MVPLMS – Minimum Viable PLM Solution ! what’s yours?

Posted on October 18, 2012

This article is the continuation of the my previous article about lean implementation methodology for PLM. It is ok to present methodolgies that are said to be best for implementing a PLM strategy. It is better to provide examples and solutions on how to start these implementations. When I was reading about lean startup the good thing was that the illustration of the MVP, Minimum Viable Product was quickly provided and it allowed me to understand through this examples what was key for users to have in order to be able to get feedbacks to, if necessary, pivot as soon as possible. It has to have not too much and not too few features, you can be wrong about the way you think it will evolve and about the product you start with, you shouldn’t be too wrong about the amount of things provided at first.

Size of MVP depends on the departement you are developping the system for

Recently, my other article about why we shouldn’t start a PLM implementation from the engineering has been the root of many comments and discussions on linkedin but also in the meetings I had after that. One of the important point was to get some users live on the system as soon as possible to enhance the dynamic of the PLM implementation project. Most functionnal PLM consultant independant from software editors use to say that the important thing is the PLM initiative itself and not the software. For them what is important is to make people aware that they are all bringing some value to the product. The sooner you get people live on the system the better your PLM initiative will be.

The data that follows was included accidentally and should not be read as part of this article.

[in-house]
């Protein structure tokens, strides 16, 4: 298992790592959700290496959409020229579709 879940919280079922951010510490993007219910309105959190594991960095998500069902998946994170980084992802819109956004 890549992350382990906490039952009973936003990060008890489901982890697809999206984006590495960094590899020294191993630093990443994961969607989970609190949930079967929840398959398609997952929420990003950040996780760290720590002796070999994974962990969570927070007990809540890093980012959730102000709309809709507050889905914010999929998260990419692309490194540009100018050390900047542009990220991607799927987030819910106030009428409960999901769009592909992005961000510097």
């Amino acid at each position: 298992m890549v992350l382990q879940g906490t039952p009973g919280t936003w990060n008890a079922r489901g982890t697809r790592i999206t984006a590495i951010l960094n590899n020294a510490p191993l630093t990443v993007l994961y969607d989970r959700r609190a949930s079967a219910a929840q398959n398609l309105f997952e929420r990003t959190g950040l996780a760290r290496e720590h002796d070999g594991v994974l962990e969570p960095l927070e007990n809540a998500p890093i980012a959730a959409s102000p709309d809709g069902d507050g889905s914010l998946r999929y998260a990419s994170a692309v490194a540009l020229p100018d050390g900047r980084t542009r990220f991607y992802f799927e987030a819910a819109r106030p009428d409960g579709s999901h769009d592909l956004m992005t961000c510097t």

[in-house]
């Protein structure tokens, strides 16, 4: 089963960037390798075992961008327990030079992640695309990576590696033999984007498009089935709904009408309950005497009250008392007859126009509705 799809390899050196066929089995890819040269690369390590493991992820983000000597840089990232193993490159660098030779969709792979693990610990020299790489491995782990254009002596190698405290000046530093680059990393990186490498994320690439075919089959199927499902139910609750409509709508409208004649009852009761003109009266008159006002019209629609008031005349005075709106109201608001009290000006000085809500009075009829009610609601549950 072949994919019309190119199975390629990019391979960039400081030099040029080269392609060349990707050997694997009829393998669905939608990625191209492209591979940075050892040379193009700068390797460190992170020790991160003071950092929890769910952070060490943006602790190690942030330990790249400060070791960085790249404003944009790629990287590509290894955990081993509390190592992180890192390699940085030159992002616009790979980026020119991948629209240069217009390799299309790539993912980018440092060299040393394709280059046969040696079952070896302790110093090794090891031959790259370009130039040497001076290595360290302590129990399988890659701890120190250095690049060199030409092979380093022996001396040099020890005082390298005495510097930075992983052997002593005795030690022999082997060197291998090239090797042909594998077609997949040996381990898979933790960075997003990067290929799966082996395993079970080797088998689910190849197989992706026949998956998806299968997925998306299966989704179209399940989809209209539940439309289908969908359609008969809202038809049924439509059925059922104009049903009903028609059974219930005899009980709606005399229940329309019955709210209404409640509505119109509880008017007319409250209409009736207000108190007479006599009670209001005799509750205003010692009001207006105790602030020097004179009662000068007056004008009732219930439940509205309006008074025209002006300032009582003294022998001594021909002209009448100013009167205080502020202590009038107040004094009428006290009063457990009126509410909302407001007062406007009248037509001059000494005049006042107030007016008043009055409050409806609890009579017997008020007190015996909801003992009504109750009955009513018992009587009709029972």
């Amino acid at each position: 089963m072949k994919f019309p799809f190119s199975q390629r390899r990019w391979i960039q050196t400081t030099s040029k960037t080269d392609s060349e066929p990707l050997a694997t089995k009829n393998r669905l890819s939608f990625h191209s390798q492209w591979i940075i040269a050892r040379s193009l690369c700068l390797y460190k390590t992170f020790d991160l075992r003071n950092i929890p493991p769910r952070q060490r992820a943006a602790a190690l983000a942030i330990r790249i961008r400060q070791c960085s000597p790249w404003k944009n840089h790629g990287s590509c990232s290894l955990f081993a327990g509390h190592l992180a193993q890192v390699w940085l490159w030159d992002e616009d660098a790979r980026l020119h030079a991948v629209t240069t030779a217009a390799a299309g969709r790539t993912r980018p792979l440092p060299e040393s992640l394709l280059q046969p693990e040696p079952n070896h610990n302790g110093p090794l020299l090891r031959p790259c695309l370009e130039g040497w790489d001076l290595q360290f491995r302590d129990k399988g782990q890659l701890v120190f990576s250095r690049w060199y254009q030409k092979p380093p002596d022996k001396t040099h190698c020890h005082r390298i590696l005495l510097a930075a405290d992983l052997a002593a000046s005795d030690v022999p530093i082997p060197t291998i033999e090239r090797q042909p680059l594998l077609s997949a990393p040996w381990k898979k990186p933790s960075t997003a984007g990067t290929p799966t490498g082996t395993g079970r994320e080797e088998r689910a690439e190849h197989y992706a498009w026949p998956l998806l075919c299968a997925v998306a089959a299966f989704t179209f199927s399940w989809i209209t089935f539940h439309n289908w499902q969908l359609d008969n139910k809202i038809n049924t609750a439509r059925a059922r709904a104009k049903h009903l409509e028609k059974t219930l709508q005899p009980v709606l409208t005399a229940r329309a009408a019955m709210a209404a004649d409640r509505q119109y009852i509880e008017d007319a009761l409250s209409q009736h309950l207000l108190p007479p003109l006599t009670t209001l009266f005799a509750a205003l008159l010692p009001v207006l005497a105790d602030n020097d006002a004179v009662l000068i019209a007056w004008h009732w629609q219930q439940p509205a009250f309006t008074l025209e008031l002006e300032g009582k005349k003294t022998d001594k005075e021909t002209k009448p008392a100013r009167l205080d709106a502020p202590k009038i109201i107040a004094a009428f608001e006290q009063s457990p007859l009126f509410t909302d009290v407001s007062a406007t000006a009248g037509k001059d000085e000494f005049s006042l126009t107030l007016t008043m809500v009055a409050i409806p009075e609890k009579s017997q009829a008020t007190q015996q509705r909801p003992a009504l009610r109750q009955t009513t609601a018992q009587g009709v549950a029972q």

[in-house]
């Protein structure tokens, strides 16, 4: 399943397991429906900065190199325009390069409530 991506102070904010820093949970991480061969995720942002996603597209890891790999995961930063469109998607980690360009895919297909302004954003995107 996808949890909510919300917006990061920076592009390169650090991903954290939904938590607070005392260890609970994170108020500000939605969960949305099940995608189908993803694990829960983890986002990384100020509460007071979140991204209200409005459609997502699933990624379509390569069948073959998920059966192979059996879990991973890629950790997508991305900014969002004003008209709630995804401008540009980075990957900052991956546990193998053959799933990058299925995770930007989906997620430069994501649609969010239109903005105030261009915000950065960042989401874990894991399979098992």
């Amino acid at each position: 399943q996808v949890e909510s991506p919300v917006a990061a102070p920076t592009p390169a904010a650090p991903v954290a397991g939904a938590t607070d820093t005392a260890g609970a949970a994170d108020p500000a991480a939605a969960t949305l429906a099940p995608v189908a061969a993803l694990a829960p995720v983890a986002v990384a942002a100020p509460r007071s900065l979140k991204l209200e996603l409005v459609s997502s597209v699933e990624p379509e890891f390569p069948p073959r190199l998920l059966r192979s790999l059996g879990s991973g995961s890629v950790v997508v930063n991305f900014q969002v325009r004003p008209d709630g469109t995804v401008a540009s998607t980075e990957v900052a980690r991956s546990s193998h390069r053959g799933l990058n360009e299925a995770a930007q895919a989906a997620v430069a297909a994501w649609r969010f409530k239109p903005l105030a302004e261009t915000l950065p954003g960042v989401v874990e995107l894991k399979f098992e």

A matter of Budget triggered by the software implementation

Many times in the comments I received on linkedin and other networks were related to justifying a cost of implementation. I had many times the comment that it was easier to have such budget validated when it was impacting R&D than other departements. We know most of the cost is held by the software implementation and not to pure consulting. Then you realize that with these arguments,  the way the implementation will be made will be triggered by the software and that is not what you are looking for. Years ago there was the wave of the “toolbox” system which still existed then but were banned from marketing. Toolbox system could be adapted to any departments the same way you use Microsoft Access, adding workflows, … Problem is, the software was already too expensive. So wen selecting a solution it would be right to look at flexibility of the system and flexibility on pricing.

  • Does your MVPLMS has to start with engineering? still a question for which I’m not sure about the answer.
  • What is the MVPLMS scope?

Yoann Maingon

Yoann Maingon is an Entrepreneur and a PLM enthousiast. He is our main blogger at Minerva as he has been publishing articles about General PLM concepts and Aras Innovator for more than three years.

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